Eight years ago I wrote this:
November 4th, 2008
Walking my dog under streetlights—this night—
like every other night, except
the last of the leaves sleep on the asphalt,
hushed like wet cardboard boxes and old news-
papers after too much downpour. Clouds clear
to a cold night sky through the now
bare boughs, both the streetlamps and starlight shine
in hope’s space, even as temperatures fall.
I remember the moment well. I was walking around the park next to my house in Logan, UT. It was dark, and a storm had just passed as Chico and I rambled around and we sighed some sense of relief, some sense of the eight prior years being over. Stars were emerging after a storm and looking out to space, looking out to light from stars that have already long gone extinct, looking at light hopelessly traveling across an abyss where the origins of that same light has fizzled and gone, puts all things into perspective for me. The eight years to follow that lead up to now have been unpredictable, confusing, lonely, frustrating, and enlightening too. I have travelled and loved and lost and hurt and laughed and been with most of you.
Today, soon, I will walk into my sustainability class with my first-year students and try to keep being positive about how we come together to try and make the world more sustainable. I am not sure exactly what I will do. I have tried to hold this space of hope for them each and every day. I will still try. Last night, I sat with students who worked all semester trying to get people informed and excited to vote. They made posters about the propositions, and posters about the different candidates, and created forums about their stances on issues. They put on a huge event where they helped get people informed. For many students, it is their first election. For almost all of them, it is there first presidential election. Last night, we turned on the news on twelve different monitors that covered the political gamut from FOX, to CNN, to Al Jazeera, to Univision, and more. We watched together as the results came in. There was a lot of silence in the room.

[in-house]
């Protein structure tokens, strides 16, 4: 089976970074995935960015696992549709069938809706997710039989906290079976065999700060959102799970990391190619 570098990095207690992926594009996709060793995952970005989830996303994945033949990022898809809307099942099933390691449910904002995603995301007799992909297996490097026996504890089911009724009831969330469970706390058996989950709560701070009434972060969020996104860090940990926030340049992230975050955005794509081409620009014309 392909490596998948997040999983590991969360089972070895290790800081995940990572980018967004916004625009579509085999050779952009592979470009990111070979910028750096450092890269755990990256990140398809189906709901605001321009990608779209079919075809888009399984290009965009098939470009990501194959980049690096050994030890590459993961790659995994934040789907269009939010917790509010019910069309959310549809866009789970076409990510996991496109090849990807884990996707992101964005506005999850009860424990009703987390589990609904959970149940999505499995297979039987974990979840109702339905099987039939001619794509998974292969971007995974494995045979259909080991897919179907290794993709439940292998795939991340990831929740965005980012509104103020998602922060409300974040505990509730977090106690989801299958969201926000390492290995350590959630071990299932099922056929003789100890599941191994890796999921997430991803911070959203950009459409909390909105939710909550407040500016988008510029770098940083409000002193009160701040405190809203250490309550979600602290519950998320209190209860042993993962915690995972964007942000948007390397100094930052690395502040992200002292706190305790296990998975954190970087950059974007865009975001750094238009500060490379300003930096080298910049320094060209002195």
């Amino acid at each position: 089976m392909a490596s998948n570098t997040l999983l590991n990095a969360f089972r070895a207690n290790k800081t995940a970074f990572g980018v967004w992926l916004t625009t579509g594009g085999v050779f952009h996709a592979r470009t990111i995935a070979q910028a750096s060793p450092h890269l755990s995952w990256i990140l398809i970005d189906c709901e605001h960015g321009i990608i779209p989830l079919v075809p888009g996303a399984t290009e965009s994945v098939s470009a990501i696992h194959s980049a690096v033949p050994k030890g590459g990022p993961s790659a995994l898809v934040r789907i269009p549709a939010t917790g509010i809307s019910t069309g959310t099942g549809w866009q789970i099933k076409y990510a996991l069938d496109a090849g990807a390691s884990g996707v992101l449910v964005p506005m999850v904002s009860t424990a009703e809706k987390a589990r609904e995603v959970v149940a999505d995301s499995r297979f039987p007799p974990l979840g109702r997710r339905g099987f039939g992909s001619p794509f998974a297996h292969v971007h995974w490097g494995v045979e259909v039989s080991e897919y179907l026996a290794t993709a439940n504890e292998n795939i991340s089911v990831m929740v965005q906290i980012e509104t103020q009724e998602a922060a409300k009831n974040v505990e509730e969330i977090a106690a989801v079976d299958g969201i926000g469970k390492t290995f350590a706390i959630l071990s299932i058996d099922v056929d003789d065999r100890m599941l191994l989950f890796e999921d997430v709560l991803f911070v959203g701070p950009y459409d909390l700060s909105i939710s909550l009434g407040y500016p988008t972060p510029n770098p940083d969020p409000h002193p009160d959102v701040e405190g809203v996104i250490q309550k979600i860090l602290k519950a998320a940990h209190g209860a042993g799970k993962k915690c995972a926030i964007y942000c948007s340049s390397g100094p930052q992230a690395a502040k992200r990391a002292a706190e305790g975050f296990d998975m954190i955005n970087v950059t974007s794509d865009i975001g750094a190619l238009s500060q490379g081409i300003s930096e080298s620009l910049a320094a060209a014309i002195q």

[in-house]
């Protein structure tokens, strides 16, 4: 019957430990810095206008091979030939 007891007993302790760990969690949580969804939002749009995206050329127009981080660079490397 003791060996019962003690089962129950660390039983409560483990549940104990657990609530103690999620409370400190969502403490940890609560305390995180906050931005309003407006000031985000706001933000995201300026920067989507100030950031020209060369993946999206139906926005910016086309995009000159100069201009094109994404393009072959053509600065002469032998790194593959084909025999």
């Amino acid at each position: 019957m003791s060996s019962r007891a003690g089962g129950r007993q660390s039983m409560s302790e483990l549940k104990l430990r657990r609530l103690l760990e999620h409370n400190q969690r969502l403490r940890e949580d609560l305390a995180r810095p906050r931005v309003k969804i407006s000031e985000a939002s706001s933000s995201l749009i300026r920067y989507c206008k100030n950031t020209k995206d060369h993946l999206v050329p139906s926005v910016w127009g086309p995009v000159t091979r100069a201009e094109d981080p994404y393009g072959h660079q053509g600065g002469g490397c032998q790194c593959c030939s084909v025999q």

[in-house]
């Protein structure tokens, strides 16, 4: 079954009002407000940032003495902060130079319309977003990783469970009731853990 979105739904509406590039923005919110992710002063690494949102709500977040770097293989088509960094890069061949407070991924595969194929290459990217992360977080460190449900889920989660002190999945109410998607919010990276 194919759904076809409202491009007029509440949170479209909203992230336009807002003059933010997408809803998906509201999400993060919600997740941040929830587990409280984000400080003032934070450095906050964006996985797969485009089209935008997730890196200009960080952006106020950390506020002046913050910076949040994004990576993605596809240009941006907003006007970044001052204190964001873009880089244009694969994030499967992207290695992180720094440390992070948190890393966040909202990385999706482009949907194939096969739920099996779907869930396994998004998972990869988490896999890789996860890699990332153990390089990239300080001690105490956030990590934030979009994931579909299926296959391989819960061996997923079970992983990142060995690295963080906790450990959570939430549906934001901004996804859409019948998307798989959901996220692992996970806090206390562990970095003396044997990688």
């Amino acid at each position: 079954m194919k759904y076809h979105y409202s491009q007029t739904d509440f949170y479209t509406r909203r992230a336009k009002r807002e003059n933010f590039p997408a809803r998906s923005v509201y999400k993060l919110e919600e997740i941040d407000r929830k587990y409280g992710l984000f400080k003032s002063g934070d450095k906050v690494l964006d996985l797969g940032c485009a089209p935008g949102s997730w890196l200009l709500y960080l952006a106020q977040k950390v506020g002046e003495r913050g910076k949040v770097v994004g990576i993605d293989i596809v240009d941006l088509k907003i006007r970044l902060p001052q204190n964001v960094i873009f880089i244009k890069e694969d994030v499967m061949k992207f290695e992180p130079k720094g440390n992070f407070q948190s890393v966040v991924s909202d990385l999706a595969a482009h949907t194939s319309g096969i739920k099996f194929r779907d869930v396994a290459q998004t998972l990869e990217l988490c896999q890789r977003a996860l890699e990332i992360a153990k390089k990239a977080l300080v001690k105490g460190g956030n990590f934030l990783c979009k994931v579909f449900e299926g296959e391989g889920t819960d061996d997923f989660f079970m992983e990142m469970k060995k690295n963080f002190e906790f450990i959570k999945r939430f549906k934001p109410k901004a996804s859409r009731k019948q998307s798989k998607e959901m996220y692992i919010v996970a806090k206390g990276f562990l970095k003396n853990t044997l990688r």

I’ve tried so hard to hold hope’s space over the last eight years...years where wars didn’t end, years where inequities didn’t get better, years where CO2 increased, years where extinction rates spiked, years where hate and separation has grown and culminated into this. I know we persist. I know we will come together and find ways to fight to protect people and the earth. I know we won’t give up. I know we won’t really run away.
Tonight, I will go watch the sunset like I always do. Feel the earth spin again and know that this won’t end, not yet. In parts of the world, kids fear blue skies because that is when drones come out. In parts of the world, the sun is cracking the mud of empty lakebeds. In parts of the world, parents send their kids off and hope they will be safe, but have no guarantee. In parts of the world, people flee wars and bombing and extremists. In too many parts of this world, women don’t have equal rights. And right now, right where I am, my life is easy. There won’t be any big immediate change, but I feel it. Because when I watch the earth spin away from our sun I can’t help but understand how fragile it all is, and how much we are all on this little rock spinning in space together. And the stars will emerge again and there will be that light that I see that has travelled across the ages, light that is billions of years old just now at this exact moment entering into my eye, processed in my brain, and emotions will emerge. Memories will be pulled from my own past, a past that doesn’t exist either anymore. I will be thinking of you all because I have found that hope isn’t out in the world, it is in you.